Crowds of holiday-makers in Central Station at the beginning of the Glasgow Fair, 1925.
The Glasgow Fair was originally held for a week each July. Originally an opportunity for merchants and dealers to sell their wares and livestock under the King's protection and without paying tolls, the Fair evolved to become an annual festival of circuses, fairground rides, shows and other amusements. From the late 18th century, Glasgow's industrialists gave their workers their annual holiday during the week of the Fair. In time, Glaswegians began to spend their holidays in the countryside or in the towns and villages on the Firth of Clyde and on the Ayrshire coast, travelling "doon the watter" on paddle steamers and overland on trains.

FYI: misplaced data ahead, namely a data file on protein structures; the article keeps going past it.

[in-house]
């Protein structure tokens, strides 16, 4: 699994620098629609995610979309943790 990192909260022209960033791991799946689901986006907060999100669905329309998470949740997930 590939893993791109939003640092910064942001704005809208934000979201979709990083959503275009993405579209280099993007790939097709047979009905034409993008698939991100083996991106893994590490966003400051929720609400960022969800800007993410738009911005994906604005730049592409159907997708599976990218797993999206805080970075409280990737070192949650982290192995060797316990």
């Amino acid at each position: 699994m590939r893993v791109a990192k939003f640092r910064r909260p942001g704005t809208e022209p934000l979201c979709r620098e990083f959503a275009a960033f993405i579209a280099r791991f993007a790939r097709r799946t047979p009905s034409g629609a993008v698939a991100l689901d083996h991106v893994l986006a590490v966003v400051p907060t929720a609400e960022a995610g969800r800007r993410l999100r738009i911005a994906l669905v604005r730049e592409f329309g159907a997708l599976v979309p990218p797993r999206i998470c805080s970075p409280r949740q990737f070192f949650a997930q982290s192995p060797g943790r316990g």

The traditional "Fair Week" holiday became a "Fair Fortnight" for many workers after the First World War. With so many people travelling at the same time, on the second weekend of July, railway stations and steamer terminals often became busy, chaotic places. The scene was repeated in Largs, Helensburgh, Rothesay and other resorts two weeks later, when families set off for home.
Reference: 540.89.77 / PP.1988.95
Reproduced with the permission of Glasgow City Council, Glasgow Museums
annual holidays, crowds, doon the watter, Fair Fortnight, Fair Week, Glasgow Central Station, Glasgow Fair, holidaymakers, railway stations, suitcases, women